Play Where You Like!
By Jeff "nonick" Solomon
The VMS has a small display and CPU that enable it to perform a variety of revolutionary functions. It plugs into the Dreamcast's controllers and relays user-specific information to the main system. However, it can also be removed from the controller and used independently as a personal gaming system on its own, or as an accessory to a Dreamcast game.
The ultimate potential for the VMS has yet to be realized, but there are several ideas that are already being discussed. The VMS can be used as a Tamogatchi-like device that allows players to nurture personalized characters while away from their Dreamcast, and then use those custom characters in games they play when they return. For sporting games, each player can remove his VMS and enter commands and plays in private, then return to the Dreamcast to let the action unfold.
The VMS will also allow players to bridge the gap between their personal gaming system and the arcade, by plugging into specially adapted arcade games and allowing players to use their personal gaming information abroad. Clearly, these applications are just the beginning. Check out IGN's informative article on this topic.
The Sega Dreamcast also brings a new level of software support to a console system. Because it uses the Windows CE operating system and DirectX drivers, developers can take games that are currently designed for Windows 95/98 and DirectX and port them to the Dreamcast very quickly and efficiently. In addition to making it dramatically less resource intensive to develop games for the Dreamcast, this functionality will allow developers to continue to create games for the mass-market Windows 95/98 platform and spawn Dreamcast ports in very little time. In this sense, the Dreamcast is less a separate platform than a high-powered, gaming-specific extension to Windows.
New gaming developments extend well beyond the world of consoles, and into territory that has previously seen little gaming action. While the Dreamcast is an example of the hybrid nature that the gaming machines of the future will doubtlessly resemble, the current generation of Palm Pilot and Windows CE-based PDAs are an example of miniplatforms that are beginning to support gaming as well.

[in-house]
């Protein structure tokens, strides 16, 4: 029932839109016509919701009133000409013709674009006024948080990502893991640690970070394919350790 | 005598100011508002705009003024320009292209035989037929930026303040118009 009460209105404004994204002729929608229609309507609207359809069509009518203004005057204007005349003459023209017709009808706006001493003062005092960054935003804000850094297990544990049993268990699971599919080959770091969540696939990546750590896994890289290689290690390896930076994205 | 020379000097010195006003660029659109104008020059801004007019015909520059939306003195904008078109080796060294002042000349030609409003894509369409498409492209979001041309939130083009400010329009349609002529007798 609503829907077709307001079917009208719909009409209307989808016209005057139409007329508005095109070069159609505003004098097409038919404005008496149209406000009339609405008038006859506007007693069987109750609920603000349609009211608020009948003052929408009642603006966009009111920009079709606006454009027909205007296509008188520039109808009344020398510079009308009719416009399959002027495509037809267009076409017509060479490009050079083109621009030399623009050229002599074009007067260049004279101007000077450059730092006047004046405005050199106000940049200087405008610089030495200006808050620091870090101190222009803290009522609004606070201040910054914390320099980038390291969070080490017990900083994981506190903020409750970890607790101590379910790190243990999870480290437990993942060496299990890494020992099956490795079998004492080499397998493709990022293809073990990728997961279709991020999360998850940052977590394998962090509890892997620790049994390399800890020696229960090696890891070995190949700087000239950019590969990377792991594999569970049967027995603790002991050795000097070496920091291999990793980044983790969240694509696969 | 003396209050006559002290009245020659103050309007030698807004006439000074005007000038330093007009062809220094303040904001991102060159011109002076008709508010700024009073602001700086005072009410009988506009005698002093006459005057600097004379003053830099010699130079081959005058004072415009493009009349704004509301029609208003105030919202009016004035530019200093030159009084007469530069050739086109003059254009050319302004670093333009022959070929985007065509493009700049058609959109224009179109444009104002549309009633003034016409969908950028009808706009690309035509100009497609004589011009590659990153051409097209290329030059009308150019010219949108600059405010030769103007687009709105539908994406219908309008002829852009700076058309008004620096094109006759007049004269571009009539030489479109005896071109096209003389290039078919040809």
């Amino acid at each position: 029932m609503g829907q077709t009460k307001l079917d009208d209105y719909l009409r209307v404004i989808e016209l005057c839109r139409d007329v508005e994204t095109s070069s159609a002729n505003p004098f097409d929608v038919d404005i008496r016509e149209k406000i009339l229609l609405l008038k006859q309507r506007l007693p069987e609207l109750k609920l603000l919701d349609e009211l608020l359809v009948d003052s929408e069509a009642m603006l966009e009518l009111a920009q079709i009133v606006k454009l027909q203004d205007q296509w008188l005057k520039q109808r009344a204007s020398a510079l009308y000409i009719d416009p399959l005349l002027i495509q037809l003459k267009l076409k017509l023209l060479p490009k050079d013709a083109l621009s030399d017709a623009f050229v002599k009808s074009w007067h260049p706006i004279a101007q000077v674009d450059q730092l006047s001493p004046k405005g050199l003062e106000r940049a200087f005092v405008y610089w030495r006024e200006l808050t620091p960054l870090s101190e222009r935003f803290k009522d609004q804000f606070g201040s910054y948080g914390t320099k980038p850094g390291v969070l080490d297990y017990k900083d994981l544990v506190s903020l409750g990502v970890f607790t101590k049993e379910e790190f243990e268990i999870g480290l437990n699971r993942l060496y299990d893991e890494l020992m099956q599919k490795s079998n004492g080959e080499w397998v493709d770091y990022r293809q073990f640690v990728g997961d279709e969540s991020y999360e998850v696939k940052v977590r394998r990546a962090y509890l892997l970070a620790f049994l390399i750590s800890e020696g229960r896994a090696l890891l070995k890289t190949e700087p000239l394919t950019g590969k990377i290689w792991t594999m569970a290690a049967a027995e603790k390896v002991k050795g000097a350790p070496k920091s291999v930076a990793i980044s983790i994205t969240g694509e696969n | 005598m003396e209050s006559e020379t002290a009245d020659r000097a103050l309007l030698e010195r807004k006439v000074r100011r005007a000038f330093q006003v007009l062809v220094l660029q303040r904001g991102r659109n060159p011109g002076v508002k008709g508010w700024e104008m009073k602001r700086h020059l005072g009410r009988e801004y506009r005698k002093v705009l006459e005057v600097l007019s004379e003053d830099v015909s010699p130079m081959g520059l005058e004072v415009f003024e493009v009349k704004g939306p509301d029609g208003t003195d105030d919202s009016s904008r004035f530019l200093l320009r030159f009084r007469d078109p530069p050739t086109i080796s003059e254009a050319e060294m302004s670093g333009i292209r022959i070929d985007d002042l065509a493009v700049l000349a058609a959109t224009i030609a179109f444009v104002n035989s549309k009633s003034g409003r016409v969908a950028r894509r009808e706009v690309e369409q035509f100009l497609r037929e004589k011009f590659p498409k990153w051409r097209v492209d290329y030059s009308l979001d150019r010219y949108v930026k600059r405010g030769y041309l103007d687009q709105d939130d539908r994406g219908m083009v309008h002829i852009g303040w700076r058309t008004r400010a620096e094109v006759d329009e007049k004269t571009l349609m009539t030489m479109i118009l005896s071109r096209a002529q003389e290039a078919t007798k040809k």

No one will argue that Windows CE and Palm Pilot PDAs can provide immersive gameplay comparable to Unreal on a PC system with dual Voodoo 2 cards, but that hasn't stopped developers from pushing the limits of these sub-pound systems
Take Dragon Bane, for example, a new release from Palm Creations that's designed for the Palm Pilot. Keeping in mind the minimalist hardware that powers a Palm Pilot, this game's feature set is absolutely incredible. Dragon Bane is a first person adventure game that closely resembles Doom in nature. It offers graphics in four shades of gray, 20 different levels, multiple saved games, auto-mapping (auto-mapping in a Palm Pilot!), and over 40 different monsters. Check out the Palm Creations' Web site at http://www.palmcreations.com to see for yourself.
So far, games as complex as Dragon Bane are few and far between on PDA platforms, but this is changing. Essentially, any excuse for not getting work done that can be hacked onto a small monochrome screen is finding its way onto PDAs everywhere. Both Microsoft and 3Com realize that their platforms need to be as easy to write for as possible to encourage widespread developer support, and this simplicity has made it easy for programmers to move games onto these systems. The development tools for these systems run on PCs, so it's very easy for developers to create software for them.
It remains to be seen how much of an impact the PDA gaming scene will have on the industry as a whole, but the important thing is that these systems prove that people have come to expect gaming functionality on every system that has a CPU and a monitor. It is no longer the case that people play games on gaming systems, do work on PCs, and store phone numbers on PDAs.
Even WebTV supports gaming. Recent iterations of WebTV hardware have hard drives for Web content caching that can actually be used to store and play games locally. Upcoming releases include You Don't Know Jack and, even more impressive, Doom. It doesn't take much to make this happen- just a basic understanding of the fundamentals of the WebTV interface. What's next?
|Credits: Illustration © 1998 Mike Sanzone. Play Where You Like! is © 1998 Jeff Solomon. All other content is © 1998 loonyboi productions. Unauthorized reproduction is strictly prohibited, so don't do it, dammit.|